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Comment: Good for Quantum Cryptography not Computing (Score 1) 50

by quax (#48930147) Attached to: New Micro-Ring Resonator Creates Quantum Entanglement On a Silicon Chip

A better source for entangled photon pairs will come in handy for Quantum Cryptography, but Quantum Computing requires many entangled qubits.

There is no indication how these resonators could produce more than pair-wise entanglement, after all this is very different from the Josephson junction loops that D-Wave and the future Google chip are build on. These allow an arbitrary coupling via the magnetic flux (only restricted by the chip's geometry).

Regrettably, this just yet another poorly written pop-science article not informed by any actual knowledge of quantum information science. If I had a cent for each of them I'd be rich by now.

Comment: Re:Implement locally? (Score 1) 135

by Greyfox (#48923585) Attached to: How One Small Company Blocked 15.1 Million Robocalls Last Year
There is no situation I could be in where an incoming call is important enough to warrant my immediate attention. There's a guy at work whose wife is expecting a baby, I assume he's made arrangements for immediate contact. Maybe his wife should have a talk with him about working for a company that lets him work from home.

The old asterisk voice menu system I used to run was pretty good at shutting down telemarketers and robocallers while still letting legitimate callers through. I don't think it'd be so easy to implement on an android phone, although it really should be. Maybe that phone Canonical is working on will have more open standards, but I'm not holding my breath.

Comment: Huh? (Score 1) 221

by Black Parrot (#48920405) Attached to: Gamma-ray Bursts May Explain Fermi's Paradox

GRBs clearly haven't prevented life in *our* galaxy, so the Fermi Paradox still stands.

The caluculations probably rule out life in the core of our galaxy, but systems further out would be exposed even less often than ours is. And even though GRBs can periodically sterilize a planet, their directionality means that one burst would not likely sterilize all the planets in an intercellar civilization simultaneously.

So, to modify what someone said above, we can add another term to the Drake equation, but this doesn't do much to answer Fermi.

Comment: Re:Not all code is vulnerable - getaddrinfo() is f (Score 2) 205

by spitzak (#48920231) Attached to: Serious Network Function Vulnerability Found In Glibc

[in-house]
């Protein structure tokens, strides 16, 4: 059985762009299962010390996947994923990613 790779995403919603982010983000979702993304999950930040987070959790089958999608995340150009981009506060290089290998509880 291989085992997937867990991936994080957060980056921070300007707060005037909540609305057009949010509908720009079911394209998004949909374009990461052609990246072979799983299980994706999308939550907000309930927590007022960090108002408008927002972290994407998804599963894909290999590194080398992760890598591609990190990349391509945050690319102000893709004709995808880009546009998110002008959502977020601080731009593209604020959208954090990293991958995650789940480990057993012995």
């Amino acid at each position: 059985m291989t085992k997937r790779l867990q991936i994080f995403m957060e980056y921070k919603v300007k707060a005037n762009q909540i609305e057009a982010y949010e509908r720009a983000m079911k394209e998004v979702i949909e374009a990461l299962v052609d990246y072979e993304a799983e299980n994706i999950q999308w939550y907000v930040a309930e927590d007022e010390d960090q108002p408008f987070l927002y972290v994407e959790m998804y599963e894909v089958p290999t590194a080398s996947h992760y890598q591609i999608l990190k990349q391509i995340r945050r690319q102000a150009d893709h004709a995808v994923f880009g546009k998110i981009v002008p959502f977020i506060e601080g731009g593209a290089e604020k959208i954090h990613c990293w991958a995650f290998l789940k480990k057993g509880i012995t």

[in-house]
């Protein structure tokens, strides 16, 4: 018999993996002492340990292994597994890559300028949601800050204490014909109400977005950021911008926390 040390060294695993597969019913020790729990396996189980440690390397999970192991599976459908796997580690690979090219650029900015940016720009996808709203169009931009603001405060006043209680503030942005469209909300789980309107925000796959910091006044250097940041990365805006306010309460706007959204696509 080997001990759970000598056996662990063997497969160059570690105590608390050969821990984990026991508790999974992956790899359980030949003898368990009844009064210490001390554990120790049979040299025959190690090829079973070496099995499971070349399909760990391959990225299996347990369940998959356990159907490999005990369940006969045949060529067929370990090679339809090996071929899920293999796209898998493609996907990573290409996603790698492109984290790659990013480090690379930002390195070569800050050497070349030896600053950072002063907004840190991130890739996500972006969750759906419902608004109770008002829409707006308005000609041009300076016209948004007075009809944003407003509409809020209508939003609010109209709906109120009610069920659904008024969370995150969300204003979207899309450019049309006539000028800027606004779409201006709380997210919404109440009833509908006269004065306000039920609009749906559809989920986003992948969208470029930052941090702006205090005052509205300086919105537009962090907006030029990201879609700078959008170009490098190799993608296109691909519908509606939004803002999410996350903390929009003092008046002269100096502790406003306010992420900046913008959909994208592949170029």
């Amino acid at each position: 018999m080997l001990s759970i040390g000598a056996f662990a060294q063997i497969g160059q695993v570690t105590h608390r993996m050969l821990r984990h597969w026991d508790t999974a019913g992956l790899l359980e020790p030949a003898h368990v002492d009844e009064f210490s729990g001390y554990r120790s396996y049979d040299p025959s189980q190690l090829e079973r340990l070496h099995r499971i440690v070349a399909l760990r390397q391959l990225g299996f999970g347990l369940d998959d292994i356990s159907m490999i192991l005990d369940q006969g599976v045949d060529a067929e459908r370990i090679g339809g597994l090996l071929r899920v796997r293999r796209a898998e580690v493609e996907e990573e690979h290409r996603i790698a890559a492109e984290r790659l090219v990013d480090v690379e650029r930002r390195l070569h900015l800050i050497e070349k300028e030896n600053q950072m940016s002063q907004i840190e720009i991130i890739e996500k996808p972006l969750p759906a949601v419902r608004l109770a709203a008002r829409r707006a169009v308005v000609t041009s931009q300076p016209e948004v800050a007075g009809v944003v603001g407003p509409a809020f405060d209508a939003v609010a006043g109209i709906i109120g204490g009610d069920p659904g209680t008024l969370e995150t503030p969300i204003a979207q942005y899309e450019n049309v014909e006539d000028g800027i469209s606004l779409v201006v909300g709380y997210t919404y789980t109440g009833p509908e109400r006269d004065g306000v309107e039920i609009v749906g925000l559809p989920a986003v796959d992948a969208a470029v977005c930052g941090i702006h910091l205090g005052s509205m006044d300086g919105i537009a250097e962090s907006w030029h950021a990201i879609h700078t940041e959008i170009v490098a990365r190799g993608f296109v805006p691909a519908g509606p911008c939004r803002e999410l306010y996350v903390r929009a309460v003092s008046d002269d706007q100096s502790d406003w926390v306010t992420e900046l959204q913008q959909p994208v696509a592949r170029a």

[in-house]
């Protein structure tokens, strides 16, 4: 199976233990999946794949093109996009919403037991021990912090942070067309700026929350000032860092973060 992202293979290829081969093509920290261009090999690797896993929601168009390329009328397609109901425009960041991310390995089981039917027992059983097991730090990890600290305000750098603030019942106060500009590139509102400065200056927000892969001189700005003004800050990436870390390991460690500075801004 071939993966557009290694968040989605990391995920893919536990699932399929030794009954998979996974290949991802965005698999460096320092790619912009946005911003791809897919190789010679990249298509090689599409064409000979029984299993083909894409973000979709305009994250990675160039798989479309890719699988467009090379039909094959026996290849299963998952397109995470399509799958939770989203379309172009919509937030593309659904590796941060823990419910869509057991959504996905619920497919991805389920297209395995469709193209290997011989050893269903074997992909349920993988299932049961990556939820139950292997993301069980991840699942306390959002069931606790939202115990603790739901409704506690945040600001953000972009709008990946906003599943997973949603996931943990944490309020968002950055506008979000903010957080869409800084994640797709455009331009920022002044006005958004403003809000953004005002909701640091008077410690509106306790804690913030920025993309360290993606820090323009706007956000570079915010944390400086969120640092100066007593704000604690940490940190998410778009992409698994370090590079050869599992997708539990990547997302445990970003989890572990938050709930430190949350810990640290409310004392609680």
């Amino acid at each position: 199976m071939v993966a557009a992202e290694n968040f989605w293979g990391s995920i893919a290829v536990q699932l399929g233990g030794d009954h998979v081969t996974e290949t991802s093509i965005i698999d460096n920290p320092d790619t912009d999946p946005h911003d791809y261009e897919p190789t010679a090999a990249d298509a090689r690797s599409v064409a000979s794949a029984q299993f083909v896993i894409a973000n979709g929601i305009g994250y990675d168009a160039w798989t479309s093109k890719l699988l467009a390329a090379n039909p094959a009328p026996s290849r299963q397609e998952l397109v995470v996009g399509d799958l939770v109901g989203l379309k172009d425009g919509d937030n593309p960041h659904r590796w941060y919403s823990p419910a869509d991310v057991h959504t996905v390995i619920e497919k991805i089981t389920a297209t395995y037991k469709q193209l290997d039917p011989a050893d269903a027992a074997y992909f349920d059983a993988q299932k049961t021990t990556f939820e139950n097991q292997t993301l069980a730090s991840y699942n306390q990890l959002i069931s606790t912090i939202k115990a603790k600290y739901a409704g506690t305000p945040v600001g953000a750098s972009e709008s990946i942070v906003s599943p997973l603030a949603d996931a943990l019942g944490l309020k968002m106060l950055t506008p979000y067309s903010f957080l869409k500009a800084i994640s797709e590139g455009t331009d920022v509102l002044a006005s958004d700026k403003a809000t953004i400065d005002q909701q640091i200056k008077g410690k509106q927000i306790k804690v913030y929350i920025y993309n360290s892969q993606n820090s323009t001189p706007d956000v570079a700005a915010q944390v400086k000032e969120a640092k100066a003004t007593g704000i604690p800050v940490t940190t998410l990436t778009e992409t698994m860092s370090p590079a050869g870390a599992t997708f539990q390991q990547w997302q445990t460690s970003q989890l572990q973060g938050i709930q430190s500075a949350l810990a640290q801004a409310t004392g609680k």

As pointed out in the article, the program must use gethostbyname() on a name supplied by the attacker.

A much more mitigating factor is that the bug is only exercised if the name looks like a numerical id, and according to their search most software first checks this using inet_aton() and only calls gethostbyname() if this fails, thus avoiding the bug.

Comment: Re:Why not strncpy or strlcpy (Score 1) 205

by spitzak (#48920201) Attached to: Serious Network Function Vulnerability Found In Glibc

strncpy will not overflow the buffer provided you pass the size of the buffer (if you don't pass the size of the buffer, *none* of the safer functions are going to help). It's problem is that it will not write a nul at the end of the buffer, thus reading will read right off the end. It also wastes a huge amount of time filling the unused part of the buffer with nul.

strlcpy is far, far better and does pretty much what is wanted.

However in this case they really did try to figure out if the buffer would overflow, so neither strlcpy or strncpy should be needed. They did the calculation wrong, claiming it needed 4-8 bytes less than it really did.

Comment: Re:quirky wacky name syndrome (Score 1) 156

by quax (#48917545) Attached to: Opera Founder Is Back, WIth a Feature-Heavy, Chromium-Based Browser

What's in a name? I also thought Bluetooth was idiotic when it came out, but there are only so many short and descriptive names. Getting a trademark is actually not that easy, and in the end the only thing that matters is that it is unique, and that your competition can't take it away from you.

Firefox, Chrome etc. aren't particular descriptive names but everybody now knows what they stand for.

Comment: Re:DirectX is obsolete (Score 1) 133

by PopeRatzo (#48916319) Attached to: DirectX 12 Lies Dormant Within Microsoft's Recent Windows 10 Update

OK, I see what you're saying. That there's really little reason for the operating system on a home computer to look and work exactly like the one at work.

I agree. I think as computer users, we're mature enough not to need this level of familiarity. This is one reason that at some point down the road, I hope to be able to use both Windows for my digital audio workstation in my home studio, and some form of "SteamOS" for playing games. Of course, with companies like EA/Origin and Ubisoft using their own game store platforms, I don't see all PC games being compatible with a SteamOS for some time to come.

Comment: Re:But does it matter any more? (Score 2) 165

by PopeRatzo (#48911119) Attached to: Windows 10 IE With Spartan Engine Performance Vs. Chrome and Firefox

Only if the DoJ continues to look the other way in the face of continuing flagrant Sherman act violations

If you're a fan of any current computing tech, either mobile or on the desktop, you really don't want to be bringing up Sherman Act violations.

I can't think of a single major manufacturer of PCs, mobiles, or commercial operating systems for PCs or mobiles that isn't guilty of anti-trust violations.

Computer programmers do it byte by byte.

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